Are your kid’s backpacks a magnet for bacteria?

TRI-CITIES, TN/VA – (WJHL) – Backpacks are a necessity for any family with kids heading back to school and with a hefty price tag, many parents opt to reusing backpacks year after year.

Jenny Huan, a mother of two, says for this school year both her kids are reusing their backpacks because they were good quality and could last at least one more year.

The one problem with reusing backpacks year after year is the amount of bacteria that can build up over time. Just like many other parents Huan knows exactly where the backpack lands when her kids walk through the door, “[they] throw it on the counter and wait for somebody else to take care of it”.

Huan admits she has never really thought about where her kid’s backpacks travel throughout the day, or what kind of bacteria they could pick up before they end up on her kitchen counter or dining table.

Chris Pritchett, an East Tennessee State University Associate Professor with the Department of Microbiology, says backpacks are a type of fomite, which is basically an inanimate object that can transmit a potentially infectious disease.

“There’s lots of nooks and crannies [in a backpack] and because there’s lots of nooks and crannies they pick up some of the bacteria on the floor whether it’s on the bathroom or school room floor. Then there’s always the potential that they’re bringing some of that home,” explains Pritchett.

From the school bus floor, to the hallways, and even the bathroom floors the amount of bacteria that could end up on a backpack is alarming.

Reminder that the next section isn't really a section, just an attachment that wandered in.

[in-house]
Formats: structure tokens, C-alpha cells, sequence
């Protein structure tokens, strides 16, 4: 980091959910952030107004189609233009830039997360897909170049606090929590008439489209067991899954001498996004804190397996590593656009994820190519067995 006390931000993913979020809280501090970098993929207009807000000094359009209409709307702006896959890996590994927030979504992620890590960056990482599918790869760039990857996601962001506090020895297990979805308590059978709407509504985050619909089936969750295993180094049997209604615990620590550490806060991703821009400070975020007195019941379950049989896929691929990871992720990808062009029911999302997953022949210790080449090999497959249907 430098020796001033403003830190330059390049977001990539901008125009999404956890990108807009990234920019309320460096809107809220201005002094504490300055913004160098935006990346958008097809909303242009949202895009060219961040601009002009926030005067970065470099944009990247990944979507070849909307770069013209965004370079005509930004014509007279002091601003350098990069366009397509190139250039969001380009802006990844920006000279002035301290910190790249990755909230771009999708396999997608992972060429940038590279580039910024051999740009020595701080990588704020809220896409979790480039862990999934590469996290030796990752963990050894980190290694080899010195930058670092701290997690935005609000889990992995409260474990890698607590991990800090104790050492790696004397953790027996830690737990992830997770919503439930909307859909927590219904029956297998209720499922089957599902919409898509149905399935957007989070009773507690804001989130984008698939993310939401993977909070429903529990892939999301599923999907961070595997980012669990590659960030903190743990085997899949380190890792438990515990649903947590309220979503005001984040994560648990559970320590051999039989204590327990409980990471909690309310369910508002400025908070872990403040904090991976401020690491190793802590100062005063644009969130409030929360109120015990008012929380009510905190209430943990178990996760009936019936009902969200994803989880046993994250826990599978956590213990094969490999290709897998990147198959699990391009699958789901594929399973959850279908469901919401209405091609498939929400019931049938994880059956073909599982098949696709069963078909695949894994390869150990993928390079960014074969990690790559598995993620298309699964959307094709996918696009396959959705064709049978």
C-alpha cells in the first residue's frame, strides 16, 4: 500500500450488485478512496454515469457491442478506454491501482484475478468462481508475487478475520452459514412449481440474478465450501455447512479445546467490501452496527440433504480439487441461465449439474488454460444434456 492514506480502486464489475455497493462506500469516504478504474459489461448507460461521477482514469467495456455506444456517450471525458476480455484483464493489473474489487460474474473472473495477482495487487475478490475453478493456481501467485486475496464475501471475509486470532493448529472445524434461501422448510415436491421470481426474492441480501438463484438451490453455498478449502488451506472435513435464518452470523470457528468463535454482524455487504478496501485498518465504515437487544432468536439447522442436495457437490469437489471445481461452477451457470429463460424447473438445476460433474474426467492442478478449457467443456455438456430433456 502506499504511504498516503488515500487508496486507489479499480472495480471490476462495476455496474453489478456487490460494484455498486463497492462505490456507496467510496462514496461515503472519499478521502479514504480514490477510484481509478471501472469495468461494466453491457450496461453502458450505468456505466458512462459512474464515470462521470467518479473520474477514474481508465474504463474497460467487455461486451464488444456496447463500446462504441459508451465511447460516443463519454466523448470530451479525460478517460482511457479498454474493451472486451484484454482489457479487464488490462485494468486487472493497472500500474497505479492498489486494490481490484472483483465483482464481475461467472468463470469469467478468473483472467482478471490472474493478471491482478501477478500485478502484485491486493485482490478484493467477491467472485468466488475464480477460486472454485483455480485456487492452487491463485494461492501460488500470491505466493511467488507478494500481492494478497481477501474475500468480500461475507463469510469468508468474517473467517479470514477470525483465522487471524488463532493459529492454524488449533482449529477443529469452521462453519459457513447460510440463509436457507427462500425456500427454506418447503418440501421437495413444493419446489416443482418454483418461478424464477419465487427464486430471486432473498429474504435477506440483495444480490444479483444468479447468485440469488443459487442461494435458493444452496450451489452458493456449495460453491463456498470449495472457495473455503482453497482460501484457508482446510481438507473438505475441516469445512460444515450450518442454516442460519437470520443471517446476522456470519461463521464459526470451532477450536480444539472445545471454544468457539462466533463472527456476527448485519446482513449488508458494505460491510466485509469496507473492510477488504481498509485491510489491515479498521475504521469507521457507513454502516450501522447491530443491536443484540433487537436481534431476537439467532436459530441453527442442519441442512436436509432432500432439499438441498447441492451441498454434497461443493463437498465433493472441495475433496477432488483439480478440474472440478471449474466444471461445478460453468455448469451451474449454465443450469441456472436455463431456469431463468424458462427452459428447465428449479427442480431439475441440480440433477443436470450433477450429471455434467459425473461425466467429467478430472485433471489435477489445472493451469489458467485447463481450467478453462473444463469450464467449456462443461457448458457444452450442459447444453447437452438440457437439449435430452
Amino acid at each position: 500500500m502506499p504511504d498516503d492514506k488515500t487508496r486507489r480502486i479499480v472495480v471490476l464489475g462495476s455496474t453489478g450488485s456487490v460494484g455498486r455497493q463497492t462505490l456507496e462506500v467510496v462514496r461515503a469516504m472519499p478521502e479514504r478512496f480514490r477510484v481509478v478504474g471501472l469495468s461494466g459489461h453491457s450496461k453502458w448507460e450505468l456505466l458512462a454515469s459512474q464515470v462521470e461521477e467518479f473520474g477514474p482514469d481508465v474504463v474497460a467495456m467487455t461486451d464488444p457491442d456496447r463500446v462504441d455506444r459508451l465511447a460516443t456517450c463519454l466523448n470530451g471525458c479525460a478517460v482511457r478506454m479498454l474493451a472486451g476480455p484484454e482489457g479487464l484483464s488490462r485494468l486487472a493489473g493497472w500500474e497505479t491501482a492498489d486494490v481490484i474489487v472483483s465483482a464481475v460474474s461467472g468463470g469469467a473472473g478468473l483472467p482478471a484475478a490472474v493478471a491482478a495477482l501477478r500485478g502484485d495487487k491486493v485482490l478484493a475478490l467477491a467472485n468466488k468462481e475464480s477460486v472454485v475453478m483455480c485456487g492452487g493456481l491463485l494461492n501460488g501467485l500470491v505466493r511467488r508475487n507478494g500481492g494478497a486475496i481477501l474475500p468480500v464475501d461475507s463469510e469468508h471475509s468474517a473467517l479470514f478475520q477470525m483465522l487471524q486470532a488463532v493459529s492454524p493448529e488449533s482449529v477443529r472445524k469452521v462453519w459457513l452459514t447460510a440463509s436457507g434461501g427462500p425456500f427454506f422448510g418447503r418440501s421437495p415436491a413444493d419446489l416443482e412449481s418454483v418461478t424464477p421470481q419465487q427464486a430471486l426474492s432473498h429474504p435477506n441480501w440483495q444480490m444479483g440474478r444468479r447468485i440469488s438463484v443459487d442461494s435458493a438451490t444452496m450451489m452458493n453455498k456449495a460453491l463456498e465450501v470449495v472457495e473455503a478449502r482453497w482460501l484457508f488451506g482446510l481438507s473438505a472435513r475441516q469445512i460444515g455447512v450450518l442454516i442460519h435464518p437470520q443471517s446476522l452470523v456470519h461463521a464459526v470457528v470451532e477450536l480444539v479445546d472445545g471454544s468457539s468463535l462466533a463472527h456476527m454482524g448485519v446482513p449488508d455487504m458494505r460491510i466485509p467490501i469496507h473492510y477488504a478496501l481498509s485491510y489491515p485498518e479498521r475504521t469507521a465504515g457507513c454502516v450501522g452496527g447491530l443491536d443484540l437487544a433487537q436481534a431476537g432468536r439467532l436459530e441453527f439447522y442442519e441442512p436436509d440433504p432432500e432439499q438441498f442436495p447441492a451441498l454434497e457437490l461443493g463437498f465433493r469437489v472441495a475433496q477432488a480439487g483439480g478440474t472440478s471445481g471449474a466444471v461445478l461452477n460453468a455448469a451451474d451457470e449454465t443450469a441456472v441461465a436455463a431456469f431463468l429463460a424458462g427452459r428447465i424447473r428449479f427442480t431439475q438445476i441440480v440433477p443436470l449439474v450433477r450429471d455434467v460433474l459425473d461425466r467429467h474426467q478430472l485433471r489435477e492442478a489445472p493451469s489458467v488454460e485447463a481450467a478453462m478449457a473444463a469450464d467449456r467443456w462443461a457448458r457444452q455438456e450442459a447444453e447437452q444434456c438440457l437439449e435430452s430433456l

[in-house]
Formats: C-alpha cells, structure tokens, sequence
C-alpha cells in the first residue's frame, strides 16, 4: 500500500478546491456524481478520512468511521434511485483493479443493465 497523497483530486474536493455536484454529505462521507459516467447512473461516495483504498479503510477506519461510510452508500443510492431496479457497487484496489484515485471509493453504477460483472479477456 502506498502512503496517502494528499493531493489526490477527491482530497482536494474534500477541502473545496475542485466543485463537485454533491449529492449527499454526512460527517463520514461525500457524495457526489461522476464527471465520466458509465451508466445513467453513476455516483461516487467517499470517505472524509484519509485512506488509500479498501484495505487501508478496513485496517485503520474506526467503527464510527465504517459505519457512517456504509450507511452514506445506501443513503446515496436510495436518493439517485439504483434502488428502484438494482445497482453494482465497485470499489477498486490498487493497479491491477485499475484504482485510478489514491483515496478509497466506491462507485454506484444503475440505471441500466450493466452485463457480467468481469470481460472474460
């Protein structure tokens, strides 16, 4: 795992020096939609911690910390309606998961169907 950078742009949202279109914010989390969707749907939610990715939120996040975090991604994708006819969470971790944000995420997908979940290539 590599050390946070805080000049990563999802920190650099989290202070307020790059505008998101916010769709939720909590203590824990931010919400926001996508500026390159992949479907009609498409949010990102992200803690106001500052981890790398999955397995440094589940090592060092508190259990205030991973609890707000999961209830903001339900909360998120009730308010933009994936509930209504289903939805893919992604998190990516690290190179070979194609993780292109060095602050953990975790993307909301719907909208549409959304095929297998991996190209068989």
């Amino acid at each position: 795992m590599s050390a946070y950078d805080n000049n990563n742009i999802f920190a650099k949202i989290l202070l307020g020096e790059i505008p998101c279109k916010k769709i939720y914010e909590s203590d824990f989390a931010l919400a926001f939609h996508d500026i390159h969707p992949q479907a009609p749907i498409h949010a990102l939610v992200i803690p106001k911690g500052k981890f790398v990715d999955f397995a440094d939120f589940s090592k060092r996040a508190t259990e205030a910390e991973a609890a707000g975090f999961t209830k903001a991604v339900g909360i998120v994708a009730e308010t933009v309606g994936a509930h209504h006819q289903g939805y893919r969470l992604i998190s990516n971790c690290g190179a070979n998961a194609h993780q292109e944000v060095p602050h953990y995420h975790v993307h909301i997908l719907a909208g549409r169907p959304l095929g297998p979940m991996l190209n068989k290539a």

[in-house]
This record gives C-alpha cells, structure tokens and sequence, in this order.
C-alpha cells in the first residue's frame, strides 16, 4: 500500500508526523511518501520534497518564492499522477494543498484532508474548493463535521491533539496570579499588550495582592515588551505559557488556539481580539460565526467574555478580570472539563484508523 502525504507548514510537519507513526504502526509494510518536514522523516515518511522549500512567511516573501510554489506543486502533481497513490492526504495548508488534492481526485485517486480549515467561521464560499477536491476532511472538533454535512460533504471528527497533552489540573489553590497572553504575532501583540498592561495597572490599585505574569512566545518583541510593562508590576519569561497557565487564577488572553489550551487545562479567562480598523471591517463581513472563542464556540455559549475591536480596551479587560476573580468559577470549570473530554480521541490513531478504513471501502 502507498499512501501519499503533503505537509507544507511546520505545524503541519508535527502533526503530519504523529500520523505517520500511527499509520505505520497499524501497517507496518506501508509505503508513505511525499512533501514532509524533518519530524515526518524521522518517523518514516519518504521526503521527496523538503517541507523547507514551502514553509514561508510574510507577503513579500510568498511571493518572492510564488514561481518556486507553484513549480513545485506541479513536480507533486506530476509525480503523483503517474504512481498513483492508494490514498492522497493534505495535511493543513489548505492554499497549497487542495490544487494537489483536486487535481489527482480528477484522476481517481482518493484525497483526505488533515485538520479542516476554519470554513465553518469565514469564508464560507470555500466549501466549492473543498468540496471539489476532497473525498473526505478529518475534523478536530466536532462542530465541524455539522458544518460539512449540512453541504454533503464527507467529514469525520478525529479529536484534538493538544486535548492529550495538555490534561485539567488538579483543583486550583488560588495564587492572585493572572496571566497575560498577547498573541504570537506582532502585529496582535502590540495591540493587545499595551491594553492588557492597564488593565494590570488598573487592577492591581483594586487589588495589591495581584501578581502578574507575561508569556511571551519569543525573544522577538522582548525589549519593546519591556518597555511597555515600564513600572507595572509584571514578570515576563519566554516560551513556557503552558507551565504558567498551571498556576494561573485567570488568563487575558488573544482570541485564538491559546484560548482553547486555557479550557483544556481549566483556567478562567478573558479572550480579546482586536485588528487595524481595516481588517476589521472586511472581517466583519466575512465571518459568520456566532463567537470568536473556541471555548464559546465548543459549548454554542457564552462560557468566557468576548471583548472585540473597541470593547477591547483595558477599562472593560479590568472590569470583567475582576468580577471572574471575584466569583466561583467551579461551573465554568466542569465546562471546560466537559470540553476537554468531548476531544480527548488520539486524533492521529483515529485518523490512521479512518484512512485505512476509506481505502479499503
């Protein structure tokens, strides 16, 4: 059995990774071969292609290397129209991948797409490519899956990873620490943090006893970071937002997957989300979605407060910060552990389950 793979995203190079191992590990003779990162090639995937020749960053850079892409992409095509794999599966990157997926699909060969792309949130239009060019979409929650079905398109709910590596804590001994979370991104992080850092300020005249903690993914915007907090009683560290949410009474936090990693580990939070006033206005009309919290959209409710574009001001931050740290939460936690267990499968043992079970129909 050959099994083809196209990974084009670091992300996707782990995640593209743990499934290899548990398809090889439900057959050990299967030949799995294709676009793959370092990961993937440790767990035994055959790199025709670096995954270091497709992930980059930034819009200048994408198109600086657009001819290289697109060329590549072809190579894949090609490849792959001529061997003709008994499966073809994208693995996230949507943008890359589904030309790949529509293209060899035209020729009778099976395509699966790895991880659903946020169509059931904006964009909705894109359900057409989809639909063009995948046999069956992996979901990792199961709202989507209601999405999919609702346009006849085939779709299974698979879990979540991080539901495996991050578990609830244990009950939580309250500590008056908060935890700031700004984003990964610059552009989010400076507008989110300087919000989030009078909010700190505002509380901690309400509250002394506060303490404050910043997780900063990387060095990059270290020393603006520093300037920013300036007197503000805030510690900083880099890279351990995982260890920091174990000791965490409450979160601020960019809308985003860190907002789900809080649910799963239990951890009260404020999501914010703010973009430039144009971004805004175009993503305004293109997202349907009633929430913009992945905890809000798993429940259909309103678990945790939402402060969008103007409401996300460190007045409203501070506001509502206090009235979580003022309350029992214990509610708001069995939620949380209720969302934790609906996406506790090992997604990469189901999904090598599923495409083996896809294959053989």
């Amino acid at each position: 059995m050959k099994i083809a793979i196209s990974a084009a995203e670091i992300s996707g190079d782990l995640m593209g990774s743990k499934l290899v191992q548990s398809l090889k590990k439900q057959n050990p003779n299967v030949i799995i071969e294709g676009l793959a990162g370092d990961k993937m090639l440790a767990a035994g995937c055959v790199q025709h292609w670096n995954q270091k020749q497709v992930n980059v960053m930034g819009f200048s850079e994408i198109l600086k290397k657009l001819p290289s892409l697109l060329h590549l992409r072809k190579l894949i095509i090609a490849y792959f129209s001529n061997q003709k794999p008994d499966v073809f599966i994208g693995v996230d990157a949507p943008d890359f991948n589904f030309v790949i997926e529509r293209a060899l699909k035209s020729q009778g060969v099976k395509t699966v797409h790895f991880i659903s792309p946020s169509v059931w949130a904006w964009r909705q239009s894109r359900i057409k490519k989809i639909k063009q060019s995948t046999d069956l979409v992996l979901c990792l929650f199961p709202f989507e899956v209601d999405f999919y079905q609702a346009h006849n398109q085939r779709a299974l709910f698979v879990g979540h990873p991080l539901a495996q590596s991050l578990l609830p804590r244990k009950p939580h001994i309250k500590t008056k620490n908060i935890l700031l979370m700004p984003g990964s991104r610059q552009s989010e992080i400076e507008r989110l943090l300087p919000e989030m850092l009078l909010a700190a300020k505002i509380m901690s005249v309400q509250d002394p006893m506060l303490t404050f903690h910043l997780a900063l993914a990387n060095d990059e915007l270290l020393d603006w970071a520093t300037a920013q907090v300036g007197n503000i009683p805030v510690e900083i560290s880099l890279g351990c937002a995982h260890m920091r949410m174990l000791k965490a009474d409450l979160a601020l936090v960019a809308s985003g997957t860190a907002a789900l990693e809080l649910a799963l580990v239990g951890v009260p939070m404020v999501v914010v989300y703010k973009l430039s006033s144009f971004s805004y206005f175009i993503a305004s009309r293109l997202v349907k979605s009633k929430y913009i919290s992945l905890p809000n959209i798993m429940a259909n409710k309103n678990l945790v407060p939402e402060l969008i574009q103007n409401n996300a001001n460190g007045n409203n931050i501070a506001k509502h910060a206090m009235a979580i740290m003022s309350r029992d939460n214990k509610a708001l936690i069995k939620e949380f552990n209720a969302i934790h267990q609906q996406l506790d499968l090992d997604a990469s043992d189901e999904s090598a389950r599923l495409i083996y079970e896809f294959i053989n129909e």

“There’s always the potential for fecal material to end up on a book bag and again that could be distributed at home especially if it’s on the counter or on the kitchen table,” says Pritchett.

News Channel 11 put some backpacks to the test. A few coworkers volunteered their kid’s backpacks to be tested in ETSU’s microbiology building. Pritchett swabbed each backpack with a sterile cotton swab then streaked them on a plate that would allow someone to see the bacteria with a naked eye.

Bacteria samples taken from several backpacks. The clear dish on the left is what it looked like before we swabbed each backpack. The dishes on the right are after.
Bacteria samples taken from several backpacks. The clear dish on the left is what it looked like before we swabbed each backpack. The dishes on the right are after.

We left the plates to sit for a weekend and looked at the results on Monday, and to Pritchett, they were not surprising. “Every backpack has some bacteria on it. There’s also some fungal growth […] on many of these [plates] as well”.

When we told Huan about the results her reaction is the same as most mothers, not shocking but not something that regularly cross her mind.

“I guess when I really think about it’s not an oh my gosh, but it is an oh my gosh, because typically when [the kids] come home [the backpack is] on the kitchen counter or kitchen table and I can’t say that I sanitize it before dinner or always wipe down the table because there was a gross backpack on it,” says Huan. Now, Huan says she will be regularly cleaning her kid’s backpacks.

Before you run home and throw your backpack out, Pritchett offers some easy tips any parent can follow.

  1. Wash each backpack and make sure to dry it instead of spot clean only.
  2. Wash each backpack at least once a month.
  3. Wash each backpack more regularly during peak seasons when the flu or a cold is going around.
  4. Don’t let your kids put their backpack on the kitchen counter or table and have hooks near the front door for the backpacks to hang up on.
  5. Continue to talk with your children about the importance of washing hands.

Pritchett says by washing hands and your kid’s backpacks it minimizes not only your kids chances of being exposed to something but also the rest of your family.

 

Copyright 2015 WJHL. All Rights Reserved.

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